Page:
League tables lower standards, are unfair, vague, imprecise, have "serious structural problems", damage pupils and need to be reformed, according to two exam boards.
Such strong criticism from Cambridge Assessment and Edexcel - two of the three main boards - adds to pressure on ministers to reform a regime which many argue creates unacceptable distortions in schools.
Last week the Government's experts group on assessment recommended replacing league tables with school report cards "as soon as is practically possible".
Cambridge Assessment argues that responsibility for compiling and deciding what goes in the tables should be transferred from the Government to Ofqual, the new exams qualifications regulator.
In a submission to the Commons schools select committee, the parent company of the OCR board warns that the tables "exert a strong downwards pull" on exam standards. Schools switch to qualifications with "lesser educational merit" where it is easier to achieve high grades and boost schools' league table positions, the board says.
It adds: "It is not at all clear that performance tables have impacted beneficially on interaction in the classroom; indeed there is evidence that more superficial learning approaches have been adopted in a misguided attempt to maximise examination performance."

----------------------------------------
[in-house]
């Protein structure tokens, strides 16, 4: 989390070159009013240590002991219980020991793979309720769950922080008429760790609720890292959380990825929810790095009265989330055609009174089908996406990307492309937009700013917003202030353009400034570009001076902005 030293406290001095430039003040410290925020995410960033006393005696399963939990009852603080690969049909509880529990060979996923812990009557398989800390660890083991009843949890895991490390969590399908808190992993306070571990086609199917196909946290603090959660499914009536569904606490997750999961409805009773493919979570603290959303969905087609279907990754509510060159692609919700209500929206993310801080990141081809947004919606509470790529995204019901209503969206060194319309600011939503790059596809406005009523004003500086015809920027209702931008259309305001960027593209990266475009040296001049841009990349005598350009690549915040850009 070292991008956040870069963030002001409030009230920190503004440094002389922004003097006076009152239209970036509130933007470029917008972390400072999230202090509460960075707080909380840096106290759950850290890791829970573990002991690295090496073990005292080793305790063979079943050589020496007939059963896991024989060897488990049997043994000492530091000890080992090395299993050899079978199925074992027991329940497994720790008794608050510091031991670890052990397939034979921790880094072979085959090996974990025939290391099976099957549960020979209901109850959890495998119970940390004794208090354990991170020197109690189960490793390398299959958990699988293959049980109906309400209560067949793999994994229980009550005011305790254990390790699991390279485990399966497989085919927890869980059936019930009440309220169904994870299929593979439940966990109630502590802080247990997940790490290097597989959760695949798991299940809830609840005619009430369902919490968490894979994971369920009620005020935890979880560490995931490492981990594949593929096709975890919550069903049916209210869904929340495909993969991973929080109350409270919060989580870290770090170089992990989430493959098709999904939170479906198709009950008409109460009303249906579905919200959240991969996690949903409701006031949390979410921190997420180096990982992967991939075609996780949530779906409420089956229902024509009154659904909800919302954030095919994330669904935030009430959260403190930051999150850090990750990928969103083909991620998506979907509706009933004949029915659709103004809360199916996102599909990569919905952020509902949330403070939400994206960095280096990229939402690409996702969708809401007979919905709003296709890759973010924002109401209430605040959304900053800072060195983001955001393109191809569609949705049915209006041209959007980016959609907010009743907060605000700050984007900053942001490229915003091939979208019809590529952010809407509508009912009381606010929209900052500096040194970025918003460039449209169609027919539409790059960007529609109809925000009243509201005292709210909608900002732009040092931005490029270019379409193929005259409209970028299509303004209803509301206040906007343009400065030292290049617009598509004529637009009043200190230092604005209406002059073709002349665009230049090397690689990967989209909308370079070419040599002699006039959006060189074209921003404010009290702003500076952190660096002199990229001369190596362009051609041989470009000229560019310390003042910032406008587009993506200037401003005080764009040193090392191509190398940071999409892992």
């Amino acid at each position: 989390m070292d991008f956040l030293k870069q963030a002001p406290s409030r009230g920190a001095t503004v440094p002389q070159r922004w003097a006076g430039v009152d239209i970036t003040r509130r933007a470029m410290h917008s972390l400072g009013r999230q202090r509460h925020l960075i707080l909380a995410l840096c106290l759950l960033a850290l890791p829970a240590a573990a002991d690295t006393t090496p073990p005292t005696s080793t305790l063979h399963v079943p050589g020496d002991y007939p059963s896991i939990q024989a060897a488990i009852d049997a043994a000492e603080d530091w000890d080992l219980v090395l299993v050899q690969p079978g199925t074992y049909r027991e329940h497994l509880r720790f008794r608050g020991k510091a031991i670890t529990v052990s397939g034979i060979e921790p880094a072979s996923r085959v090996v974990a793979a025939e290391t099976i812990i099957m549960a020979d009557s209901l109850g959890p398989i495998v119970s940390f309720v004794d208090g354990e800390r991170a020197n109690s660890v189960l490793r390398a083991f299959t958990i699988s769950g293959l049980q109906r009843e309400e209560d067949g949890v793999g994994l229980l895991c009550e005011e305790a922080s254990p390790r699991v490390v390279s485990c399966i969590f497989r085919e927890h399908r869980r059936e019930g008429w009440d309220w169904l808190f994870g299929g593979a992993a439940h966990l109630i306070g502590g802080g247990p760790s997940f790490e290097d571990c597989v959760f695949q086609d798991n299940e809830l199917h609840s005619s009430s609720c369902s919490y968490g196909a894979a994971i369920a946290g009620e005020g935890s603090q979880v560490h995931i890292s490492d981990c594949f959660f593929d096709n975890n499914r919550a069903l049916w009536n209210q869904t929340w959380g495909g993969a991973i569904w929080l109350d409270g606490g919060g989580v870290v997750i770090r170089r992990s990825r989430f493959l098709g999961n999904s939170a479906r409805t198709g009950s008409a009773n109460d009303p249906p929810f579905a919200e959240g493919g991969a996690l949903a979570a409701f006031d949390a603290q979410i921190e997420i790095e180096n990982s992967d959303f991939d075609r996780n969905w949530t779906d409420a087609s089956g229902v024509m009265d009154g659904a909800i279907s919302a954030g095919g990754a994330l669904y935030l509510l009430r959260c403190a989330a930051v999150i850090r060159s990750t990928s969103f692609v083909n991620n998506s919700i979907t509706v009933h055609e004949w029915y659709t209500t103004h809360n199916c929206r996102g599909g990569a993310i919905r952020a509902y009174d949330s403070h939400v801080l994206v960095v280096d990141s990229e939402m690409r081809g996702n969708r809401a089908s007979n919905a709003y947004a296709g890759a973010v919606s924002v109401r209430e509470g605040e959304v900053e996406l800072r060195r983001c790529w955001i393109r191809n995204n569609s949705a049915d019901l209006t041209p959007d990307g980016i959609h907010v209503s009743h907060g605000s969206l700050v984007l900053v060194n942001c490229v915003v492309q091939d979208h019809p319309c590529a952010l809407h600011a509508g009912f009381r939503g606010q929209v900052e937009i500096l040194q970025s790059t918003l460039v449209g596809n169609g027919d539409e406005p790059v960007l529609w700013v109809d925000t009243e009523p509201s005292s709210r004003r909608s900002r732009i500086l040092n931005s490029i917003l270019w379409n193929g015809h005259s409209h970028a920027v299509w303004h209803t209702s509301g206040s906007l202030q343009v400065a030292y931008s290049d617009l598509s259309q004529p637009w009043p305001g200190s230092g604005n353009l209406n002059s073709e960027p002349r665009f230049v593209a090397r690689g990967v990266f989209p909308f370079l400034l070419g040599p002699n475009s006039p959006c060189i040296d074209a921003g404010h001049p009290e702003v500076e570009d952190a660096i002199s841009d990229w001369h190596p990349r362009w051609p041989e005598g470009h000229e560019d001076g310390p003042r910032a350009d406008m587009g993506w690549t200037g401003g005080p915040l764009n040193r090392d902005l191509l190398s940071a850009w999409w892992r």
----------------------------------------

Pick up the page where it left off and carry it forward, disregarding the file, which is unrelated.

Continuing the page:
Simon Lebus, chief executive of Cambridge Assessment, told MPs there was an "absurdity" in the tables. In trying to "create artificial parity" between skills-based IT and general academic qualifications, they had created an incentive for schools to behave in a particular way.
He did not say whether he meant that schools were flocking to the OCR's own national level 2 in ICT, which is worth four good GCSEs in the tables, even though it typically takes only half the time to teach. And, according to National Strategies consultants, the standards required for a pass in this exam are equivalent to those expected of an average 11-year-old.
Jerry Jarvis, Edexcel's managing director, told MPs that he thought Ofqual should look at the equivalence of different subjects in the league tables. His board criticises the tables for failing to differentiate between schools according to their intake, funding and value-added scores. Edexcel says they distort demand for places in particular schools, with "damaging consequences for learners, communities and social cohesion".
Mr Lebus said: "I think that the current system does not work very well. It is vague, imprecise and gives peculiar results that are not felt to be fair by a number of schools that are taking part."
But the tables are unlikely to disappear. Ed Balls, the Schools Secretary, told Parliament last week that banning them was "simply not an option". The final draft of the experts group report watered down its initial recommendation on report cards, saying they should replace tables as the "focus of public accountability for schools".